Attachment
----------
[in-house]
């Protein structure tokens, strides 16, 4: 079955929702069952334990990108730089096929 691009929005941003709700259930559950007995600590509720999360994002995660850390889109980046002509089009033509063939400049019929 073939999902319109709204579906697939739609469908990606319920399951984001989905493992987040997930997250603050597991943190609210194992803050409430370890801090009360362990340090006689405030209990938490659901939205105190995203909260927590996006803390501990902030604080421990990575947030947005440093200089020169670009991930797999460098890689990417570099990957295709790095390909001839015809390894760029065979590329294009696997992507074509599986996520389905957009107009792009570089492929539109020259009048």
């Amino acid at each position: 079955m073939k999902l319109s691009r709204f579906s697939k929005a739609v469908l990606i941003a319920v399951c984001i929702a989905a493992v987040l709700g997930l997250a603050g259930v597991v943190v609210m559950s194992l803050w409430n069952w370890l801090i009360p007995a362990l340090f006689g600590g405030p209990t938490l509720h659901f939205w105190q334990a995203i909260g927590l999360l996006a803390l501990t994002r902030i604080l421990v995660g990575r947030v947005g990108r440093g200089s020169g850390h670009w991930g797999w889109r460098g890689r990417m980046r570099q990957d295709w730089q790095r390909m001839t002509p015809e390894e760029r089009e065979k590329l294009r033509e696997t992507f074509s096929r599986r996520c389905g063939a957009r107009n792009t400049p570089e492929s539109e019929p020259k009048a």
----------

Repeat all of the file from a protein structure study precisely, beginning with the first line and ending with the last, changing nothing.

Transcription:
[in-house]
């Protein structure tokens, strides 16, 4: 079955929702069952334990990108730089096929 691009929005941003709700259930559950007995600590509720999360994002995660850390889109980046002509089009033509063939400049019929 073939999902319109709204579906697939739609469908990606319920399951984001989905493992987040997930997250603050597991943190609210194992803050409430370890801090009360362990340090006689405030209990938490659901939205105190995203909260927590996006803390501990902030604080421990990575947030947005440093200089020169670009991930797999460098890689990417570099990957295709790095390909001839015809390894760029065979590329294009696997992507074509599986996520389905957009107009792009570089492929539109020259009048």
């Amino acid at each position: 079955m073939k999902l319109s691009r709204f579906s697939k929005a739609v469908l990606i941003a319920v399951c984001i929702a989905a493992v987040l709700g997930l997250a603050g259930v597991v943190v609210m559950s194992l803050w409430n069952w370890l801090i009360p007995a362990l340090f006689g600590g405030p209990t938490l509720h659901f939205w105190q334990a995203i909260g927590l999360l996006a803390l501990t994002r902030i604080l421990v995660g990575r947030v947005g990108r440093g200089s020169g850390h670009w991930g797999w889109r460098g890689r990417m980046r570099q990957d295709w730089q790095r390909m001839t002509p015809e390894e760029r089009e065979k590329l294009r033509e696997t992507f074509s096929r599986r996520c389905g063939a957009r107009n792009t400049p570089e492929s539109e019929p020259k009048a």